I am washing the dishes. There are a few plates and bowls but the sink is filled mostly with cutlery. As usual, I finish with the plates and bowls and pots and pans first. Moving on to the silverware, I notice that many of the spoons need to be thrown into the garbage. The first one seems nearly salvageable; it’s bent and dented and there is a nick along the edge — like the whole thing has been through the garbage disposal (except that we do not have one). The next spoon is in even worse shape; it is bent nearly in half, a hole has formed right in the center of it. The few dirty knives and forks seem fine but spoon after tarnished spoon is blackened and riddled with holes and other problems. Most of the spoons I throw in the trash. It is frustrating and embarrassing.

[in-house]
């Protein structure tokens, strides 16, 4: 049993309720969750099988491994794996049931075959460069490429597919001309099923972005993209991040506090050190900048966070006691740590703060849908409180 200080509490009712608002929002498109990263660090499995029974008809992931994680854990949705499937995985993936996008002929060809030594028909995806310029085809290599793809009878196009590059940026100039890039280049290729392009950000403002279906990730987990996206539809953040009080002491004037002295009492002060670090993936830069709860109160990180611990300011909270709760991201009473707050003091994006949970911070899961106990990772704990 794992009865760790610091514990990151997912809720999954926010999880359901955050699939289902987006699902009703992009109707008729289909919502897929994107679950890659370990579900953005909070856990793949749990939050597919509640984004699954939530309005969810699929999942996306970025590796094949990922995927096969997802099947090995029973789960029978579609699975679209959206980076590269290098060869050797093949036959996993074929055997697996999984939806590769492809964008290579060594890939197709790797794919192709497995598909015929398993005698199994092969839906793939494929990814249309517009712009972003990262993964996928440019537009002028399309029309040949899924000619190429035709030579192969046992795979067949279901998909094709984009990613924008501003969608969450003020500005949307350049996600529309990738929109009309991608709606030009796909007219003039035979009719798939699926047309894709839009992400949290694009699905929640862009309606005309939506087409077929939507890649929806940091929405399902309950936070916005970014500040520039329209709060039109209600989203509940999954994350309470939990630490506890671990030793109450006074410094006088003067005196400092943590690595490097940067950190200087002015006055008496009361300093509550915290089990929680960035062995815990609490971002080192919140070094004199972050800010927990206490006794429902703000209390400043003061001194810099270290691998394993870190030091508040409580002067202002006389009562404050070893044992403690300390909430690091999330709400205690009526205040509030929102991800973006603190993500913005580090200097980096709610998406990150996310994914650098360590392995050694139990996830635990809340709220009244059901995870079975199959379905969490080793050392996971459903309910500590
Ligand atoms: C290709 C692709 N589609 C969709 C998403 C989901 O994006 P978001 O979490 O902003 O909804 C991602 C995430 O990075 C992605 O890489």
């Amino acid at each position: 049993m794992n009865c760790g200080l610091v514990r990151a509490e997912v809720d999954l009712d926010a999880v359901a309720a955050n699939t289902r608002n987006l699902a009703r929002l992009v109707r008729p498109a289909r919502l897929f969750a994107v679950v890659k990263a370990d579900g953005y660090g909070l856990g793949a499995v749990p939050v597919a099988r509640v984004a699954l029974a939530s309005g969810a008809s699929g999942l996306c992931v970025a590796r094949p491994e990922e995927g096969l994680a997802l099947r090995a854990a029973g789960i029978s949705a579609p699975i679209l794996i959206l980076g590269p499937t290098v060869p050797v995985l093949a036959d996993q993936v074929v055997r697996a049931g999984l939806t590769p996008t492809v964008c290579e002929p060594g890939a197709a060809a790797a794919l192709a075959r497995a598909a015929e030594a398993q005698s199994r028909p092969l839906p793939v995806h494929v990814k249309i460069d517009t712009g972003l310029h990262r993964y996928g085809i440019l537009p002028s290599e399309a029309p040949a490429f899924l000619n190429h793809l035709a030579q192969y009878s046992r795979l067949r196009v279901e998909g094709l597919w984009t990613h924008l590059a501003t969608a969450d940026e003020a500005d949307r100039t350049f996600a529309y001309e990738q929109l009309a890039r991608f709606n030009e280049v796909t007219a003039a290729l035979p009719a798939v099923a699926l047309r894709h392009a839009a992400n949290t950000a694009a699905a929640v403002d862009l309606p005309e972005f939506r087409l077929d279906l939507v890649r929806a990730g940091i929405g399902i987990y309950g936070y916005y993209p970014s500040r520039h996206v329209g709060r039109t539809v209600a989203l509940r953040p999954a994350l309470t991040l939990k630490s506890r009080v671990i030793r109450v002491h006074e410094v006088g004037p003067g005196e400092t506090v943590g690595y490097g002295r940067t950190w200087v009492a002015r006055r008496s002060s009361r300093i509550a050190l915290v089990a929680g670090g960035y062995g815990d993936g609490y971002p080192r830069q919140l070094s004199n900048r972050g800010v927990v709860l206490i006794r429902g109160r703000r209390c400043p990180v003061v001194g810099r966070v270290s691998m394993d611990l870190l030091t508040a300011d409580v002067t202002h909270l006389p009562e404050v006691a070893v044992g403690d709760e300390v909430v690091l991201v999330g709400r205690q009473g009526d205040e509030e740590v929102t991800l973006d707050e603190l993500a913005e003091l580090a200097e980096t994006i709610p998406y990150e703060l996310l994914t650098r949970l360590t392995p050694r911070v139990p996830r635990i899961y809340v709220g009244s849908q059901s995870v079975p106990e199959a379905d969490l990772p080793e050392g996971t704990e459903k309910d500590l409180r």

I retire to the living room to find R.G. (and B. & T.?) sitting there, the blinds drawn such that only some of the sunlight comes in. R.G. motions toward a book case with glass doors; the shelves are filled with bottles of expensive and rare craft beers. He offers me “the last” of some specific type; it is corked much like a bottle of champagne and I set it aside for himself. He indicate that he is going to have one of the others but that he cannot manage to get them open. (“Would you mind giving it a try?”) I pull out on of the bottles and examine it. The neck is curved and coiled like a cucumber tendril, the cork jammed into those curves. No corkscrew I have ever seen could possibly traverse that path. However, attached to the top of the cork is a sharply curved spike, like a small rhinoceros horn. I grab onto it and ease the cork out, slowly, with much careful maneuvering and grinding of teeth.